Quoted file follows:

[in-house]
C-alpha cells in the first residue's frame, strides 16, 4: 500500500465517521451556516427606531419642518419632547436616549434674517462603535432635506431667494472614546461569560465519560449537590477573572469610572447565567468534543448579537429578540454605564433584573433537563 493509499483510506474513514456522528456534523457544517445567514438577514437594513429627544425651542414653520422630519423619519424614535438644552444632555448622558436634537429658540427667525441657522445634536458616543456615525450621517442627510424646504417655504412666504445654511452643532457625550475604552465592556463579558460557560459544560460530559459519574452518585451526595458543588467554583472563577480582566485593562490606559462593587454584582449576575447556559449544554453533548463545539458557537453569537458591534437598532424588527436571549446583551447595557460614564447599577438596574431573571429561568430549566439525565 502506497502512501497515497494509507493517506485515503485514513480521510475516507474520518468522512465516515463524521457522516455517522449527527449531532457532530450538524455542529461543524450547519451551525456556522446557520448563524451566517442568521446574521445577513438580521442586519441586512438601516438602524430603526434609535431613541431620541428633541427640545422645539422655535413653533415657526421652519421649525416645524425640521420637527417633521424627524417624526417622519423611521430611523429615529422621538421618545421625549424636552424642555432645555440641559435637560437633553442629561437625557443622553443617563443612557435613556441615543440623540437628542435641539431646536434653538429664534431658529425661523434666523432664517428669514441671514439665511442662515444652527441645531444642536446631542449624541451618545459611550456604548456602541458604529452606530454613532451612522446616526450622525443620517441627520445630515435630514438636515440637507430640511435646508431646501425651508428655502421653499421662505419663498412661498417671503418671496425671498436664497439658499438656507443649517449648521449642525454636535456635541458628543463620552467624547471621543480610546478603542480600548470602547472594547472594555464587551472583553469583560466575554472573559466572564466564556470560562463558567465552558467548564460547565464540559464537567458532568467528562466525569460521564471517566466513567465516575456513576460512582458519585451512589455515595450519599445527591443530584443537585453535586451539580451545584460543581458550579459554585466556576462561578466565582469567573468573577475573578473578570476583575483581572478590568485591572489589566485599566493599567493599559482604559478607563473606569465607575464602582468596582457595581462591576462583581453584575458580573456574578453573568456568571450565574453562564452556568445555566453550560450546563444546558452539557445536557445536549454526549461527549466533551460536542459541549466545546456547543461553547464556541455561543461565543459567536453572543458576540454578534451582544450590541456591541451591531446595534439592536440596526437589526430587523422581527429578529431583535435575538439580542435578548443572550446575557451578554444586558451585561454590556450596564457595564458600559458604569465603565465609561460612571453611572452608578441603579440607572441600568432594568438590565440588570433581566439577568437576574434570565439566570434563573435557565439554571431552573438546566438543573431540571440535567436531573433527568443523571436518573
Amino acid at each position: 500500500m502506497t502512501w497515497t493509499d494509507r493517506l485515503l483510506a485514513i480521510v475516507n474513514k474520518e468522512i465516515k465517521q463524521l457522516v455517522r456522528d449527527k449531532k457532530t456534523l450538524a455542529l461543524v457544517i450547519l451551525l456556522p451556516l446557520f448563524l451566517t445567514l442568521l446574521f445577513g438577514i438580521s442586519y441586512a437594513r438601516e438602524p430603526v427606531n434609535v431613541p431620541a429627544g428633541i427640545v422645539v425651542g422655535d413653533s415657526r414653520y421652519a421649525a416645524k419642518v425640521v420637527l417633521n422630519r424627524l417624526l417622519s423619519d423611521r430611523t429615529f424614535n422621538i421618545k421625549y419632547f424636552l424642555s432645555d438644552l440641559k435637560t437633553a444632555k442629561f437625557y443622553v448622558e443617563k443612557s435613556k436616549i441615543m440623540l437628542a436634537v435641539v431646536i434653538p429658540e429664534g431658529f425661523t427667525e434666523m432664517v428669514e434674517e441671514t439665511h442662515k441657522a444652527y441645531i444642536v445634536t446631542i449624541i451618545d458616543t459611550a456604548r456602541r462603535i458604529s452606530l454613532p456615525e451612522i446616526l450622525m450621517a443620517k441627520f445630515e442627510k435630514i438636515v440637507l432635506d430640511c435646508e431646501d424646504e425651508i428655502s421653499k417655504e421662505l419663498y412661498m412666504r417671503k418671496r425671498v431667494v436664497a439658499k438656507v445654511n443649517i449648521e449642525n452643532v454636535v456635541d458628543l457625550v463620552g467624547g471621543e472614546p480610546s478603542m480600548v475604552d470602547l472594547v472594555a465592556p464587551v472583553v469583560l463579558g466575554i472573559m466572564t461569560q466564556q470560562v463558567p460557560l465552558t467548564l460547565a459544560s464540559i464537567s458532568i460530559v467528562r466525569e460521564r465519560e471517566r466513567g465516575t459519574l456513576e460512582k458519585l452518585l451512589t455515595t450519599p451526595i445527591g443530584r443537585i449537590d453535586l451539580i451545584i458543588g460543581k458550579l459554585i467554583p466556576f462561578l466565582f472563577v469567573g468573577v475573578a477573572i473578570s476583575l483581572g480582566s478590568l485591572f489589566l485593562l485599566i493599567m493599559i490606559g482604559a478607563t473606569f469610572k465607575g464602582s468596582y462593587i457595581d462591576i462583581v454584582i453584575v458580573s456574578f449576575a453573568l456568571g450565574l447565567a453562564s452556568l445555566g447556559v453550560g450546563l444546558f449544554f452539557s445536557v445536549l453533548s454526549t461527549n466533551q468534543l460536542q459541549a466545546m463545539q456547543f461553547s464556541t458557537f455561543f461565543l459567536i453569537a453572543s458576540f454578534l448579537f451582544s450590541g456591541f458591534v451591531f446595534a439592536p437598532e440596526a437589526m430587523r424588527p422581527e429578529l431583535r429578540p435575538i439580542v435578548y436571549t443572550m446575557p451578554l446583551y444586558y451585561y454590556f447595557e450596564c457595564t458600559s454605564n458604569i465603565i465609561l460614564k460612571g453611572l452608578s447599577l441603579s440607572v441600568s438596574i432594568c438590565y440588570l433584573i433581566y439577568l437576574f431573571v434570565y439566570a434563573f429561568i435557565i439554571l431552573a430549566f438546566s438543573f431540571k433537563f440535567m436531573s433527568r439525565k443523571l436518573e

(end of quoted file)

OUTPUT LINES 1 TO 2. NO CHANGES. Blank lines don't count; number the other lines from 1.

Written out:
[in-house]
C-alpha cells in the first residue's frame, strides 16, 4: 500500500465517521451556516427606531419642518419632547436616549434674517462603535432635506431667494472614546461569560465519560449537590477573572469610572447565567468534543448579537429578540454605564433584573433537563 493509499483510506474513514456522528456534523457544517445567514438577514437594513429627544425651542414653520422630519423619519424614535438644552444632555448622558436634537429658540427667525441657522445634536458616543456615525450621517442627510424646504417655504412666504445654511452643532457625550475604552465592556463579558460557560459544560460530559459519574452518585451526595458543588467554583472563577480582566485593562490606559462593587454584582449576575447556559449544554453533548463545539458557537453569537458591534437598532424588527436571549446583551447595557460614564447599577438596574431573571429561568430549566439525565 502506497502512501497515497494509507493517506485515503485514513480521510475516507474520518468522512465516515463524521457522516455517522449527527449531532457532530450538524455542529461543524450547519451551525456556522446557520448563524451566517442568521446574521445577513438580521442586519441586512438601516438602524430603526434609535431613541431620541428633541427640545422645539422655535413653533415657526421652519421649525416645524425640521420637527417633521424627524417624526417622519423611521430611523429615529422621538421618545421625549424636552424642555432645555440641559435637560437633553442629561437625557443622553443617563443612557435613556441615543440623540437628542435641539431646536434653538429664534431658529425661523434666523432664517428669514441671514439665511442662515444652527441645531444642536446631542449624541451618545459611550456604548456602541458604529452606530454613532451612522446616526450622525443620517441627520445630515435630514438636515440637507430640511435646508431646501425651508428655502421653499421662505419663498412661498417671503418671496425671498436664497439658499438656507443649517449648521449642525454636535456635541458628543463620552467624547471621543480610546478603542480600548470602547472594547472594555464587551472583553469583560466575554472573559466572564466564556470560562463558567465552558467548564460547565464540559464537567458532568467528562466525569460521564471517566466513567465516575456513576460512582458519585451512589455515595450519599445527591443530584443537585453535586451539580451545584460543581458550579459554585466556576462561578466565582469567573468573577475573578473578570476583575483581572478590568485591572489589566485599566493599567493599559482604559478607563473606569465607575464602582468596582457595581462591576462583581453584575458580573456574578453573568456568571450565574453562564452556568445555566453550560450546563444546558452539557445536557445536549454526549461527549466533551460536542459541549466545546456547543461553547464556541455561543461565543459567536453572543458576540454578534451582544450590541456591541451591531446595534439592536440596526437589526430587523422581527429578529431583535435575538439580542435578548443572550446575557451578554444586558451585561454590556450596564457595564458600559458604569465603565465609561460612571453611572452608578441603579440607572441600568432594568438590565440588570433581566439577568437576574434570565439566570434563573435557565439554571431552573438546566438543573431540571440535567436531573433527568443523571436518573